When it comes to the English language, there is a lot to learn from almost every tweet posted by Shashi Tharoor on Twitter. His brilliant vocabulary and eloquent speeches have often wowed many on social media. What’s more, there have also been many times that his followers had to skim through the dictionary to decode his sentences. Remember Amul’s cartoon dedicated to the politician?
However, seems like such is not the case with Tharoor when it comes to Hindi. Tweeting on World Hindi Day, the politician decided to change his preferred language to Hindi while wishing his followers. Surprisingly, the results did not seem all that satisfactory. In his tweet, Tharoor wrote, “वर्ल्ड हिंदी दिवस के अवसर पर मेरे हार्दिक शुभकामनाएं |”. The tweet, when translated in English means: “Best wishes on the occasion of World Hindi Day”. However, the mess up happened in the use of ‘वर्ल्ड’ (world) instead of ‘विश्व’ (vishva) and ‘मेरे’ (mere) instead of ‘मेरी’ (meri). Pouncing at the golden opportunity, Twitterati left no stone unturned to point out his mistakes. Check out the tweet here:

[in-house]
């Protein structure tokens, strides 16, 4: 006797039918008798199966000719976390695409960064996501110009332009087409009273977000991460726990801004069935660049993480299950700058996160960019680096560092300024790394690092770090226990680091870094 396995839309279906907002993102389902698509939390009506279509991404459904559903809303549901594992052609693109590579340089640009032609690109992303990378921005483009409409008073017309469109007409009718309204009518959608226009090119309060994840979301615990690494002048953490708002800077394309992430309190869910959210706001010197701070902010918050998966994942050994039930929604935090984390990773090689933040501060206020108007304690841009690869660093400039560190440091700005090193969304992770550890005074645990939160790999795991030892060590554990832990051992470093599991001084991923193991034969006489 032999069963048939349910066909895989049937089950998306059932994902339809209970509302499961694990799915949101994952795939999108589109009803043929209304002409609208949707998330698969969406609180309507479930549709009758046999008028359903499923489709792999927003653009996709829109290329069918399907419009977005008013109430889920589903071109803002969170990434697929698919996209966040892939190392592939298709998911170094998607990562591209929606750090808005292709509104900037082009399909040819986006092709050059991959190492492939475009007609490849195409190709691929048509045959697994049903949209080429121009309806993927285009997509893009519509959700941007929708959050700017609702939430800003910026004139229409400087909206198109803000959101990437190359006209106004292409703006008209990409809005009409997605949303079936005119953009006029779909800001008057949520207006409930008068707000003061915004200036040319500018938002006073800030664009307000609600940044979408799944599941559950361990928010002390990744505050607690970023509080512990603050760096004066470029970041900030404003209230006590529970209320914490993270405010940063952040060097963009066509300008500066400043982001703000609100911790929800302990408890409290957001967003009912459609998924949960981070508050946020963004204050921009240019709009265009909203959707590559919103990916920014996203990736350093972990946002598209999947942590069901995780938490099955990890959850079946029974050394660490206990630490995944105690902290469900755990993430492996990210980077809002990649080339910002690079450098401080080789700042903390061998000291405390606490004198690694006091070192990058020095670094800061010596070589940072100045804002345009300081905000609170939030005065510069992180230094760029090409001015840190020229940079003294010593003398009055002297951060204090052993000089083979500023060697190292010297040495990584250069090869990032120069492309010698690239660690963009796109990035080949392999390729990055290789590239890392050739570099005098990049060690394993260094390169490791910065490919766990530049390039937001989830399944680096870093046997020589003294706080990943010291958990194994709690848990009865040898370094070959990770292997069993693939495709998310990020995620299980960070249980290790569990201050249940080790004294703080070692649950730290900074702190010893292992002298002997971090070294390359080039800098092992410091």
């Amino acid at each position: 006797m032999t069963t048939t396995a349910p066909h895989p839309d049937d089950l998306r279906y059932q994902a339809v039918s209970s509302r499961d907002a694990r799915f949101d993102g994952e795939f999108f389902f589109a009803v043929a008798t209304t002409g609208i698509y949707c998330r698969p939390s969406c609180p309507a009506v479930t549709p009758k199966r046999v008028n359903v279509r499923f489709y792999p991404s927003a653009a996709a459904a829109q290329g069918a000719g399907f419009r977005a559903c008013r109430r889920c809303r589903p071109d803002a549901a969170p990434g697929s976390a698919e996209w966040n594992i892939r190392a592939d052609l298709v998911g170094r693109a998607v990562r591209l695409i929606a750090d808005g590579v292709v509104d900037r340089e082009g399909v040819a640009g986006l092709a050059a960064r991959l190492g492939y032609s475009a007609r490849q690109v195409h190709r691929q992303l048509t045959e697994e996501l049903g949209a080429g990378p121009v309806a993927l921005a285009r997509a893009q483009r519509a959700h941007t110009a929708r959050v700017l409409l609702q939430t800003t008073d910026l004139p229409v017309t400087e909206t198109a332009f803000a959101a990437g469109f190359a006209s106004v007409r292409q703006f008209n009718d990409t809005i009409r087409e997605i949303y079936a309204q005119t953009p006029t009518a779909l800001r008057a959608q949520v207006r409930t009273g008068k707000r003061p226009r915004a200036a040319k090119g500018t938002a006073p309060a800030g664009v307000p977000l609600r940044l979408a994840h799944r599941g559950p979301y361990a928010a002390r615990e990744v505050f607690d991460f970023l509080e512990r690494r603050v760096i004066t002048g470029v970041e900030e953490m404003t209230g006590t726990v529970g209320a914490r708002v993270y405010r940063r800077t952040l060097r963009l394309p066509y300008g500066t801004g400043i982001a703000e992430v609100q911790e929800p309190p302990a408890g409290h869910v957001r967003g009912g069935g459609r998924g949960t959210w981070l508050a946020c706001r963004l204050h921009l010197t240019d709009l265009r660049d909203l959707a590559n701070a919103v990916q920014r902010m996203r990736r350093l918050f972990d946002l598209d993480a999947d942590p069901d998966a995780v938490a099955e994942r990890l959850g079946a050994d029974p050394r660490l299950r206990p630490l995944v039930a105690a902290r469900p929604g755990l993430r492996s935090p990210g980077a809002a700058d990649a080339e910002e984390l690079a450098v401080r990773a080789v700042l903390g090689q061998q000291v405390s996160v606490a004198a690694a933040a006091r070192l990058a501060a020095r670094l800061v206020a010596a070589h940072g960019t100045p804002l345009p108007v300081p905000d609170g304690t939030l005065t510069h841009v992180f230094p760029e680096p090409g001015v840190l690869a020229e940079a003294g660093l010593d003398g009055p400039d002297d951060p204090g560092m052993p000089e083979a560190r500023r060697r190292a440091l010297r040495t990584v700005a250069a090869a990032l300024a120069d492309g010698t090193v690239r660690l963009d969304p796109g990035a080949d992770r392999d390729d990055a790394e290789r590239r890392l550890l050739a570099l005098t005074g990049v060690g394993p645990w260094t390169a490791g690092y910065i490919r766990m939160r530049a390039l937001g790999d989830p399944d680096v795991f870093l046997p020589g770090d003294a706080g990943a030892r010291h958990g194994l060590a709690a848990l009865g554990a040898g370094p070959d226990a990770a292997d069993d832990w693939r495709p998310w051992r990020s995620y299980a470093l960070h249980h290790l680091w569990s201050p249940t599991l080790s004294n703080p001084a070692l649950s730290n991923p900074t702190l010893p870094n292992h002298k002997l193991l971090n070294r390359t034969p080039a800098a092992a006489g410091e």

वर्ल्ड हिंदी दिवस के अवसर पर मेरे हार्दिक शुभकामनाएं http://t.co/uHPn6udpV5
— Shashi Tharoor (@ShashiTharoor) January 10, 2018
Soon, people on social media started posting their responses on the tweet. While some casually corrected the politician, others re-posted the proper formation of the sentence. However, some even patted the politicians back for coming out of his comfort zone and giving Hindi language skills a try. Check out some amusing reactions here.
वर्ल्ड (?) विश्व हिंदी दिवस के अवसर पर मेरी हार्दिक शुभकामनाएं।
— Mahesh Sharma (@consultingidias) January 11, 2018
आपकी हिंदी में छोटी छोटी गलतियॉं हैं। पर माफ करने लायक हैं।
— Shaila_anchan INC (@anchan_shaila) January 11, 2018
@ShashiTharoor : Sir, Hindi term for world is vishwa
— McEngineer (@DharmarajSH) January 11, 2018
Full marks for trying!
— Aanchal (@followaanchal) January 12, 2018
विश्व हिँदी दिवस बेहतर लगता है
— Manish Kapoor (@amkay66) January 11, 2018
Now that grammar …..You got it wrong, Sir. But we get the meaning, that’s adequate.
— g c mishra (@gcmishra) January 11, 2018
आज के शुभ दिन पर हिंदी में कुछ thesaurus grade के शब्द कहिए।
— Santanu Choudhury (@shaanstrokes) January 11, 2018
Do you have something to say to Tharoor too? Tell us in the comments below.